Born on November 3, 1794, William Cullen Bryant was an American nature poet and journalist. He wrote poems, essays, and articles that championed the rights of workers and immigrants. In 1829, Bryant became editor in chief of the New York Evening Post, a position he held until his death in 1878. His influence helped establish important New York civic institutions such as Central Park and the Metropolitan Museum of Art. In 1884, New York City's Reservoir Square, at the intersection of 42nd Street and Sixth Avenue, was renamed Bryant Park in his honor.
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The Planting of the Apple-Tree
Come, let us plant the apple-tree. Cleave the tough greensward with the spade; Wide let its hollow bed be made; There gently lay the roots, and there Sift the dark mould with kindly care, And press it o'er them tenderly, As, round the sleeping infant's feet, We softly fold the cradle sheet; So plant we the apple-tree. What plant we in this apple-tree? Buds, which the breath of summer days Shall lengthen into leafy sprays; Boughs where the thrush, with crimson breast, Shall haunt and sing and hide her nest; We plant, upon the sunny lea, A shadow for the noontide hour, A shelter from the summer shower, When we plant the apple-tree. What plant we in this apple-tree? Sweets for a hundred flowery springs To load the May-wind's restless wings, When, from the orchard row, he pours Its fragrance through our open doors; A world of blossoms for the bee, Flowers for the sick girl's silent room, For the glad infant sprigs of bloom, We plant with the apple-tree. What plant we in this apple-tree! Fruits that shall swell in sunny June, And redden in the August noon, And drop, when gentle airs come by, That fan the blue September sky, While children come, with cries of glee, And seek them where the fragrant grass Betrays their bed to those who pass, At the foot of the apple-tree. And when, above this apple-tree, The winter stars are quivering bright, And winds go howling through the night, Girls, whose young eyes o'erflow with mirth, Shall peel its fruit by cottage-hearth, And guests in prouder homes shall see, Heaped with the grape of Cintra's vine And golden orange of the line, The fruit of the apple-tree. The fruitage of this apple-tree Winds and our flag of stripe and star Shall bear to coasts that lie afar, Where men shall wonder at the view, And ask in what fair groves they grew; And sojourners beyond the sea Shall think of childhood's careless day And long, long hours of summer play, In the shade of the apple-tree. Each year shall give this apple-tree A broader flush of roseate bloom, A deeper maze of verdurous gloom, And loosen, when the frost-clouds lower, The crisp brown leaves in thicker shower; The years shall come and pass, but we Shall hear no longer, where we lie, The summer's songs, the autumn's sigh, In the boughs of the apple-tree. And time shall waste this apple-tree. Oh, when its aged branches throw Thin shadows on the ground below, Shall fraud and force and iron will Oppress the weak and helpless still? What shall the tasks of mercy be, Amid the toils, the strifes, the tears Of those who live when length of years Is wasting this little apple-tree? "Who planted this old apple-tree?" The children of that distant day Thus to some aged man shall say; And, gazing on its mossy stem, The gray-haired man shall answer them: "A poet of the land was he, Born in the rude but good old times; 'T is said he made some quaint old rhymes On planting the apple-tree."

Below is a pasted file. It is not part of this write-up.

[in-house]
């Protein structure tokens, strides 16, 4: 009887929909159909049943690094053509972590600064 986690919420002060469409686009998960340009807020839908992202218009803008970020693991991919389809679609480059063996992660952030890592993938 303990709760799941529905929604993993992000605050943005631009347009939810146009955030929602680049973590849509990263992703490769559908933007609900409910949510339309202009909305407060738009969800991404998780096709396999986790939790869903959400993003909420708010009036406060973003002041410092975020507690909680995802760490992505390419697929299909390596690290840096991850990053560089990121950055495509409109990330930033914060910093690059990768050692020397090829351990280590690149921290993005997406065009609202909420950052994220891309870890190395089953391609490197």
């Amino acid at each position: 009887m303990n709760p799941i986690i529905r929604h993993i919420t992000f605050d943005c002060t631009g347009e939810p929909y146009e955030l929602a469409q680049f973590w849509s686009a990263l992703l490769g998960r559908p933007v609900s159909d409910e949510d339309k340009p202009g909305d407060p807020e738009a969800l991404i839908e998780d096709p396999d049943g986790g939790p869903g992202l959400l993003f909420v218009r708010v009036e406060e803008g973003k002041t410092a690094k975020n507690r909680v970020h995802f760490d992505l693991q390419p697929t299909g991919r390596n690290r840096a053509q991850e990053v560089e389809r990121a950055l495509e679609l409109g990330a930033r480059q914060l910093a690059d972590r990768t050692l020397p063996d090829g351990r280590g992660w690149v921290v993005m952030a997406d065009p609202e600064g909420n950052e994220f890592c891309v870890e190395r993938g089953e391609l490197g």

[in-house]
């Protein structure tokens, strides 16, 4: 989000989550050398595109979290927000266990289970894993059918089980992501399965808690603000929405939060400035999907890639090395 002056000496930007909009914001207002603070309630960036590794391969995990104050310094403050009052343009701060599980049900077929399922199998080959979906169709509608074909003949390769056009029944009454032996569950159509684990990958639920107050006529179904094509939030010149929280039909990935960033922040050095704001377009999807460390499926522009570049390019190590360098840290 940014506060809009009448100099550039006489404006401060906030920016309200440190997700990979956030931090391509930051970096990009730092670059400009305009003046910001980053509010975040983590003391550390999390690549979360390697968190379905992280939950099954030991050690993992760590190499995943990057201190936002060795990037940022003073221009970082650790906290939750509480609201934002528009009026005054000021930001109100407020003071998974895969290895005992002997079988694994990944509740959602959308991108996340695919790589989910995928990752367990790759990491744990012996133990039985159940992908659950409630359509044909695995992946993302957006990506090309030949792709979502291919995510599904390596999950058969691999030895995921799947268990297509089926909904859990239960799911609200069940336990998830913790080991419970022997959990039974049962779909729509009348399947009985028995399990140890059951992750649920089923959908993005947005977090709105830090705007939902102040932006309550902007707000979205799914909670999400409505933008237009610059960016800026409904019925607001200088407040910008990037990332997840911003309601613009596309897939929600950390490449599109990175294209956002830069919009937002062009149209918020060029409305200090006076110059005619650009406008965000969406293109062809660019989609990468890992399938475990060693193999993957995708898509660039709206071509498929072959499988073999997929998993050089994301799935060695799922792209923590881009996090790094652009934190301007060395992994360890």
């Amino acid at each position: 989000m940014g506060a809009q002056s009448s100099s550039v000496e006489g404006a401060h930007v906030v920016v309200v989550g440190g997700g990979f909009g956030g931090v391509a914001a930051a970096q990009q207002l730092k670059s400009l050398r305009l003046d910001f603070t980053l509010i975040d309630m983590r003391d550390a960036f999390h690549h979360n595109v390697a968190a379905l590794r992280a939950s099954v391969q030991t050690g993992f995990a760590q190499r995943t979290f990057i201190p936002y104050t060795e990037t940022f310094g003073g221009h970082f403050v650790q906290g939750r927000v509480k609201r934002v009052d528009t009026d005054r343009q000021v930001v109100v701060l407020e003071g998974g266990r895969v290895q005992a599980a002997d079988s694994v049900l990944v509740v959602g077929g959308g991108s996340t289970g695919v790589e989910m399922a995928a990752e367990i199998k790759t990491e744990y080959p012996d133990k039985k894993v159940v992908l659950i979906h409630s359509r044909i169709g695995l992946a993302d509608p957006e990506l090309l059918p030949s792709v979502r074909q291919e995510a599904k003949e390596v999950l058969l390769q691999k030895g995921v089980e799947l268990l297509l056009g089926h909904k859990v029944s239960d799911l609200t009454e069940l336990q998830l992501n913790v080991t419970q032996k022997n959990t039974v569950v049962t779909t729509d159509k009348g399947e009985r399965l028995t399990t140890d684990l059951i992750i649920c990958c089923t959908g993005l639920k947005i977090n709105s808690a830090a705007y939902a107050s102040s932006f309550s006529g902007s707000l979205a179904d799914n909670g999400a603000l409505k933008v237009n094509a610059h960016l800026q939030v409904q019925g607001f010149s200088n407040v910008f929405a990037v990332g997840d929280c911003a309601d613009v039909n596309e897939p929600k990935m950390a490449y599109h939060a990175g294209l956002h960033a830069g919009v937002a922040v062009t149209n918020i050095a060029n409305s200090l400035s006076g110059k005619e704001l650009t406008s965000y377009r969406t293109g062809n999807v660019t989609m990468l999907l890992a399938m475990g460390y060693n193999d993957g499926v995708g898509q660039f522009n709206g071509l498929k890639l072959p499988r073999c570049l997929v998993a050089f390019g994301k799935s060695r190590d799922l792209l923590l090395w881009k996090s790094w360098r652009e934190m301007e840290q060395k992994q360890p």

This poem is in the public domain.
This poem is in the public domain.